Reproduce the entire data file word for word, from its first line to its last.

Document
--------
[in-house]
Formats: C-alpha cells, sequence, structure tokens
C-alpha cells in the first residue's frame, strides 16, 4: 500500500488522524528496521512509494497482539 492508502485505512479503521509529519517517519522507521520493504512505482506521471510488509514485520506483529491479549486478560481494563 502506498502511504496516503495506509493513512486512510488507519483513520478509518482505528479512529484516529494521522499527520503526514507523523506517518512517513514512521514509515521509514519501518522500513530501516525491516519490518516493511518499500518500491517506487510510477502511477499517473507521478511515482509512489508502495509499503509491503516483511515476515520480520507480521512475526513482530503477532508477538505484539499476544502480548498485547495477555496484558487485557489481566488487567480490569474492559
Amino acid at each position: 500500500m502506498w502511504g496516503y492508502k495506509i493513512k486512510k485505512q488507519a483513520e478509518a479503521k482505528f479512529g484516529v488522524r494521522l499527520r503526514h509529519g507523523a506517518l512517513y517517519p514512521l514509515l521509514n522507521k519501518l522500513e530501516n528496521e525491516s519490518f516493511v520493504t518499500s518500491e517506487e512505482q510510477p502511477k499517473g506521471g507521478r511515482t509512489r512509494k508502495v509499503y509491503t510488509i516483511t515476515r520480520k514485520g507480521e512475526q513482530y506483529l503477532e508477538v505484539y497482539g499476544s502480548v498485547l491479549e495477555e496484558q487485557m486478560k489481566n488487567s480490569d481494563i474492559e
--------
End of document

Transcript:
[in-house]
Formats: C-alpha cells, sequence, structure tokens
C-alpha cells in the first residue's frame, strides 16, 4: 500500500488522524528496521512509494497482539 492508502485505512479503521509529519517517519522507521520493504512505482506521471510488509514485520506483529491479549486478560481494563 502506498502511504496516503495506509493513512486512510488507519483513520478509518482505528479512529484516529494521522499527520503526514507523523506517518512517513514512521514509515521509514519501518522500513530501516525491516519490518516493511518499500518500491517506487510510477502511477499517473507521478511515482509512489508502495509499503509491503516483511515476515520480520507480521512475526513482530503477532508477538505484539499476544502480548498485547495477555496484558487485557489481566488487567480490569474492559
Amino acid at each position: 500500500m502506498w502511504g496516503y492508502k495506509i493513512k486512510k485505512q488507519a483513520e478509518a479503521k482505528f479512529g484516529v488522524r494521522l499527520r503526514h509529519g507523523a506517518l512517513y517517519p514512521l514509515l521509514n522507521k519501518l522500513e530501516n528496521e525491516s519490518f516493511v520493504t518499500s518500491e517506487e512505482q510510477p502511477k499517473g506521471g507521478r511515482t509512489r512509494k508502495v509499503y509491503t510488509i516483511t515476515r520480520k514485520g507480521e512475526q513482530y506483529l503477532e508477538v505484539y497482539g499476544s502480548v498485547l491479549e495477555e496484558q487485557m486478560k489481566n488487567s480490569d481494563i474492559e